Hackaday Links: April 19, 2015

Bang & Olufsen have made some pretty amazing equipment for a long, long time. That last part can become a problem. [Oliver] found the electrolytic caps on his Beomaster 2400 were causing problems. He completely recapped the unit, all the electrolytics anyway, and the pictures of the process are nothing short of eye-candy.

The closure of the Bacman forums marks the end of an era. For years this has been among the top (okay, it’s definitely been the top one but we don’t want to start a flamewar) sites for handheld and console modding. Here’s just one random example of the many projects we covered from that community (note that main link is now sadly 404). The closure message cites the near-absolute death of modding. We haven’t thought about it much, but these mods were futuristic. Then smartphones.

Fans of How It’s Made and 3D printing will want to tune in on April 30th at 9pm EST. The show does a fantastic job of showing off the amazing story behind how all the stuff in our lives comes to be visited LulzBot in Loveland, Colorado for a segment on the manufacturing process of a 3D printer.

We’re not sure why we didn’t lead with this: All celebrate, for humanity is saved! The secret behind getting something out of nothing has been discovered. This reactionless generator has been tested at efficiencies as high as 250%. We’re working on a way to bottle all that extra juice and sell it at outrageous prices.

The thing about free energy is that you become dependent on it. What if the laws of physics return from vacation and the thing stops working? Then you have a robot apocalypse with all kinds of hidden messages and puzzles in it.

Free Energy is for fools?

In her new element-14 video [Jeri Ellsworth] explains some  concepts about “free to you” energy and features the LTC3109EUF, an Auto-polarity, Ultra low Voltage Step-Up Converter and Power Manager, along with the LTC3588EMSE a Piezoelectric Energy Harvesting Power Supply.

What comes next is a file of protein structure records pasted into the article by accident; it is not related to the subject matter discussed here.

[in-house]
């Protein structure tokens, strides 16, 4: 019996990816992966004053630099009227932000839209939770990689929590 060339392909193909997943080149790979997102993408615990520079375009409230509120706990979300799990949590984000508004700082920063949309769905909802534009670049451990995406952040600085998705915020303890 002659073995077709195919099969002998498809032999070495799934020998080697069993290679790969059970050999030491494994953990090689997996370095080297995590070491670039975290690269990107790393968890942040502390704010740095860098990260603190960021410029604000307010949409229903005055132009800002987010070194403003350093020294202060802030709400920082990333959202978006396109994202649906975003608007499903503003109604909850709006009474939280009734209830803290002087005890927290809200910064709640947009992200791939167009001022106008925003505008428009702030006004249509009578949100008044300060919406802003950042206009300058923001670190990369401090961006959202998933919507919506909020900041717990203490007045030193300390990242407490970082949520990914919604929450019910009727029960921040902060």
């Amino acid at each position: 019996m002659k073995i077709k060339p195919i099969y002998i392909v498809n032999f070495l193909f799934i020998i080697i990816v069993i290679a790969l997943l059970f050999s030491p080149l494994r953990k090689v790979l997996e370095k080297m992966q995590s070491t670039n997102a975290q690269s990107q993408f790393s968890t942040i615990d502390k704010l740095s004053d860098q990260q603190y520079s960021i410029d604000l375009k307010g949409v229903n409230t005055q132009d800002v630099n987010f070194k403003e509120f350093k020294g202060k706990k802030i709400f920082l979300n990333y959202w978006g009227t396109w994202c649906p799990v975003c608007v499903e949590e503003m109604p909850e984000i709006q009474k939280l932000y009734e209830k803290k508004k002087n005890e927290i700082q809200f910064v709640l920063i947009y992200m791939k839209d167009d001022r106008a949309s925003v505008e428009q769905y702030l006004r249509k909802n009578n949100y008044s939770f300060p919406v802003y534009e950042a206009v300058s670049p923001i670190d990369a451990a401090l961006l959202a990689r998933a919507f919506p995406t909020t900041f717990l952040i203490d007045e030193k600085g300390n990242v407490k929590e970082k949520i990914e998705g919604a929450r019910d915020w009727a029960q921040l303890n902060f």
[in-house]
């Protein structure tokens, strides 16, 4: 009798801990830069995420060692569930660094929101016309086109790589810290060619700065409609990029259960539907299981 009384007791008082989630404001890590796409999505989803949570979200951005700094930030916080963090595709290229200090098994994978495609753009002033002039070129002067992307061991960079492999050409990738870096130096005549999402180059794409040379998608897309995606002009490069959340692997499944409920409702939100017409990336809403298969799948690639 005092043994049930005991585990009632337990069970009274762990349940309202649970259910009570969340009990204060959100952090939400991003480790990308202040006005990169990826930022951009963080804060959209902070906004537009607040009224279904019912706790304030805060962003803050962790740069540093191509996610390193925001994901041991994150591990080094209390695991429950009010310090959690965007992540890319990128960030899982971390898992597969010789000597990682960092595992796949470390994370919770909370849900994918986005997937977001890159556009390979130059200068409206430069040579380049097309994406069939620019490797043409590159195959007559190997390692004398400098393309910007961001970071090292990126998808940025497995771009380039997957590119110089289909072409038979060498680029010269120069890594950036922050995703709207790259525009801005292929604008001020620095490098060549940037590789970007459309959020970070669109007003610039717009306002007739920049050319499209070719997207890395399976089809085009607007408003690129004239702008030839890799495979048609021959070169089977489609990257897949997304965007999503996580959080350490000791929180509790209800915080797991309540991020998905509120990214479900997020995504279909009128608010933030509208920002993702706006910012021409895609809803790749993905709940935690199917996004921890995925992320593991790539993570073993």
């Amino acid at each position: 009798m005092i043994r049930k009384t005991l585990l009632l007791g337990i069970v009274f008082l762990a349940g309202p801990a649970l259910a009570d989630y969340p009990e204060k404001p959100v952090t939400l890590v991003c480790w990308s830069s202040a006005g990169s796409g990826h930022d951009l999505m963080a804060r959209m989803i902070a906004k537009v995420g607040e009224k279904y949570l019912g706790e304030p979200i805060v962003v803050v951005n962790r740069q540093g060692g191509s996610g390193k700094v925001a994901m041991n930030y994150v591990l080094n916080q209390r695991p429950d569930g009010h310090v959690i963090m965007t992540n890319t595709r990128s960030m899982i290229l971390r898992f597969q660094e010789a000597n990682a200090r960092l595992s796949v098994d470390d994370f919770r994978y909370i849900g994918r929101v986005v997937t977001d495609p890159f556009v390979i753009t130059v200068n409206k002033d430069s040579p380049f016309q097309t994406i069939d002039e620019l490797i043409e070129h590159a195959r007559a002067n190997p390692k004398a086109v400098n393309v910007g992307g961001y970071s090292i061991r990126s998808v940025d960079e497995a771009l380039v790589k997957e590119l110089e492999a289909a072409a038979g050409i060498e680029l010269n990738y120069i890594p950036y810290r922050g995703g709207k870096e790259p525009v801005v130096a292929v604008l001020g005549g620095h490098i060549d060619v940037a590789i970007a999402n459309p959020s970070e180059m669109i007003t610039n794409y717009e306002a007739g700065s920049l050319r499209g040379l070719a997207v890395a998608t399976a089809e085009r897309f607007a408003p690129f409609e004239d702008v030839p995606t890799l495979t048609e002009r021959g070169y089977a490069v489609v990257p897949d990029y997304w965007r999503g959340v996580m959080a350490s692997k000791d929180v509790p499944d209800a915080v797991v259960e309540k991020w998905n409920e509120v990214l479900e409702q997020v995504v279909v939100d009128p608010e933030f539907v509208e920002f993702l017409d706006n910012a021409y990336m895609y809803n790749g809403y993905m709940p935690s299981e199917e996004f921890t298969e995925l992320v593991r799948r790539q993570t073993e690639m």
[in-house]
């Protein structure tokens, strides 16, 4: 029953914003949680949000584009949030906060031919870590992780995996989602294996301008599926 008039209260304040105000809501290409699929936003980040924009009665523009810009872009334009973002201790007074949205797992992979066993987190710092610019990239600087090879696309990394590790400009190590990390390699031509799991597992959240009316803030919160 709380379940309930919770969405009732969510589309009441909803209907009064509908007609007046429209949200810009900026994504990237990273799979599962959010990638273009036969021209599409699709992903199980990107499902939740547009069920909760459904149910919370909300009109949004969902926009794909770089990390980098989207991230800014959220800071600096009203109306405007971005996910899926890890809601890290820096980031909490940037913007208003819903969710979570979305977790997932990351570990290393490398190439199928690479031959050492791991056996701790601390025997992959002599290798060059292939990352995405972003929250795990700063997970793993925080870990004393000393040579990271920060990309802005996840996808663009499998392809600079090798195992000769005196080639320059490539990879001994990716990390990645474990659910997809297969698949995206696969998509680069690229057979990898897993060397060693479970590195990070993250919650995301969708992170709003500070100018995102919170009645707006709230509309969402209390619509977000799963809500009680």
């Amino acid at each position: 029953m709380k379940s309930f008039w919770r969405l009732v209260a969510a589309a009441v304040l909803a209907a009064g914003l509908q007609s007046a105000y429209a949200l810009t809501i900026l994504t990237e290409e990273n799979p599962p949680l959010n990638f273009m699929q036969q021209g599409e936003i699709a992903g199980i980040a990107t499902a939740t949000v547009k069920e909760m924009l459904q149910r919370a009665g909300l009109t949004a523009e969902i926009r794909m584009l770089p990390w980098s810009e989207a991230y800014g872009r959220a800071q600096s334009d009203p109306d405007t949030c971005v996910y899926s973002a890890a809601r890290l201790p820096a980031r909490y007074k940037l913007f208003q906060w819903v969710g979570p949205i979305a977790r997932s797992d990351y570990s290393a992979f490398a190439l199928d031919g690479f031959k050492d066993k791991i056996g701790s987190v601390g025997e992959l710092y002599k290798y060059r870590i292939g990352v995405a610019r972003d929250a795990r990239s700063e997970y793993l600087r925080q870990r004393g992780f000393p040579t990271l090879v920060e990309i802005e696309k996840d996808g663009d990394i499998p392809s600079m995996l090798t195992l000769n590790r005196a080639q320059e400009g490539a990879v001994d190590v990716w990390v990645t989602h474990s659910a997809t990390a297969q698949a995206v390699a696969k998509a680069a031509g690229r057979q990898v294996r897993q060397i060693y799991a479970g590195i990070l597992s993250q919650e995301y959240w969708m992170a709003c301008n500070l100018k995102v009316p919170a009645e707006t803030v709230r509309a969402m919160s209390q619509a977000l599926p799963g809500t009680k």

Using the LTC3109EUF she is able to power a modified Nintendo Entertainment System, and LCD using a small generator and an exercise bike. The LTC3588EMSE is wired up to piezo’s in different applications including being squashed, vibrated, and temperature difference to power low current devices.

All this and a totally 80’s theme, so poof up your hair, get your spiked dog collar, and find those neon green shades because this is a fun and informative video available on element-14.

Steorn Orbo motor replica

Reader [Hjhndr] ran across an interesting set of tests and wanted to know if they’re brilliant or just a load of bull. We’re not making the call on that, but the tests on a Steorn Orb motor replica are worth looking at.Keep in mind, people used to think the earth was flat and scientists of the time would have sworn up and down that’s the way things were.

The Steorn Orbo is a motor that generates more power than is put into it. At least according to Steorn Limited that’s what it does. An independent panel of scientists said otherwise a few years back but that didn’t stop the company from showing off the concept a few more times, most recently a showing in Dublin ended this month.

So anyway, [Jean-Louis Naudin] took what he saw from those demonstrations and built a replica. He’s made several papers about the principle as well as his testing available online. There’s a lot of math, a little bit of smoke and mirrors, and several videos. Take a look and let us know what you think in the comments.